- Wells Fargo was hit with a $US250 ($AU340) million fine levied by the OCC related to its mortgage business.
- The bank said that a separate 2016 consent order over sales practices has now expired.
- Wells Fargo CEO Charlie Scharf has been on a mission to reshape the bank since joining in 2019.
- See more stories on Insider’s business page.
Even as Wells Fargo announced the expiration of a 2016 consent order levied by federal regulators in the wake of a fraudulent account scandal, it now faces a new $US250 ($AU340) million fine related to issues stemming from the bank’s mortgage loss modification practices.
The Office of the Comptroller of the Currency said that the civil money penalty, and a related cease-and-desist order, have been brought against the bank for “unsafe or unsound practices” related to its mortgage servicing business and for failing to address compliance and risk issues raised in a 2018 OCC consent order.
“Wells Fargo has not met the requirements of the OCC’s 2018 action against the bank. This is unacceptable,” Michael J. Hsu, acting comptroller of the currency, said in a statement Thursday accompanying the announcement.
“In addition to the $US250 ($AU340) million civil money penalty that we are assessing against Wells Fargo, today’s action puts limits on the bank’s future activities until existing problems in mortgage servicing are adequately addressed,” he continued.
The new order will require “the bank to take broad and comprehensive corrective actions to improve the execution, risk management, and oversight of the bank’s loss mitigation program,” the OCC said. The $US250 ($AU340) million penalty will be paid to the US Treasury.
In a statement released Thursday, Wells Fargo simultaneously acknowledged the OCC’s disciplinary action and said that a separate 2016 consent order levied by the Consumer Financial Protection Bureau over Wells Fargo’s sales practices had expired, effective Wednesday.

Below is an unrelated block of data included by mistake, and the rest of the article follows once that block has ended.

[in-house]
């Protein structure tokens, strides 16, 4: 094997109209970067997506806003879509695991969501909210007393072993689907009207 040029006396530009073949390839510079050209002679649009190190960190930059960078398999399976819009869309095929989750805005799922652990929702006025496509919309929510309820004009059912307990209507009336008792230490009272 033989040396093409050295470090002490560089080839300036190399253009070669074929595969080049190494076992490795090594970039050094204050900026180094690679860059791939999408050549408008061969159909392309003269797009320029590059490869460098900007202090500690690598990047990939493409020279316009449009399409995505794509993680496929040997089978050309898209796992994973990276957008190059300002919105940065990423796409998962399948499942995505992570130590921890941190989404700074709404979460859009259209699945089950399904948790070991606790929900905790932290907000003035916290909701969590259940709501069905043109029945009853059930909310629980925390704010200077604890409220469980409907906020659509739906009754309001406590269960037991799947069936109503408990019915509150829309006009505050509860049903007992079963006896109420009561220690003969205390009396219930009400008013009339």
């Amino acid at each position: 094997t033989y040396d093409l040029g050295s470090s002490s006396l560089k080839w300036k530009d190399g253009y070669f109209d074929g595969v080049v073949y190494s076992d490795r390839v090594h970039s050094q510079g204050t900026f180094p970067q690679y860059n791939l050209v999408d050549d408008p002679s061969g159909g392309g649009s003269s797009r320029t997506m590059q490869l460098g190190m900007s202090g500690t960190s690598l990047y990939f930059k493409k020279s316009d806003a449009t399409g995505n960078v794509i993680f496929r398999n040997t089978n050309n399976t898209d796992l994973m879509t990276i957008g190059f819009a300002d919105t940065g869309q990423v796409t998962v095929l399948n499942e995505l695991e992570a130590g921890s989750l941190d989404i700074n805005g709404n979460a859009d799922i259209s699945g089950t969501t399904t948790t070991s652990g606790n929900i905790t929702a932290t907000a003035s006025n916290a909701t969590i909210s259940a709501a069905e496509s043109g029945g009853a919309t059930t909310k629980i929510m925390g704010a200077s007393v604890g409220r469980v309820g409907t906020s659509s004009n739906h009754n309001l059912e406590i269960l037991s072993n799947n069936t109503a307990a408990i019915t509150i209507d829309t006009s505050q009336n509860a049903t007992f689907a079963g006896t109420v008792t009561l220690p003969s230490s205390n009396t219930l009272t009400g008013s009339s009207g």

“Building an appropriate risk and control infrastructure has been and remains Wells Fargo’s top priority,” Wells Fargo CEO Charlie Scharf said in the statement. “The OCC’s actions today point to work we must continue to do to address significant, longstanding deficiencies.”
Scharf has been on a mission to reshape the bank since joining in 2019, overhauling its internal reporting structure to more tightly control risk and promote accountability. The bank has also sold its asset management and corporate trust businesses, in an effort to cut costs and focus on core businesses like consumer banking.
The 2016 CFPB consent order was brought against Wells Fargo after the bank was revealed to have opened millions of fraudulent accounts in a wide-ranging customer-abuse scandal. The expiration of the order, Scharf said in the statement, was “representative of progress we are making.”
The bank remains under other restrictions levied by federal regulators, including a 2018 asset cap imposed by the Federal Reserve.
Insider also detailed the sweeping transformation occurring in Wells Fargo’s executive ranks as Scharf looks to prove to regulators and customers that the bank has progressed beyond scandal. More than 90 top executives have joined Wells Fargo from outside the bank since 2019.
“Our management team is fundamentally different today than what it was a year and a half ago,” Scharf said on a conference call in May.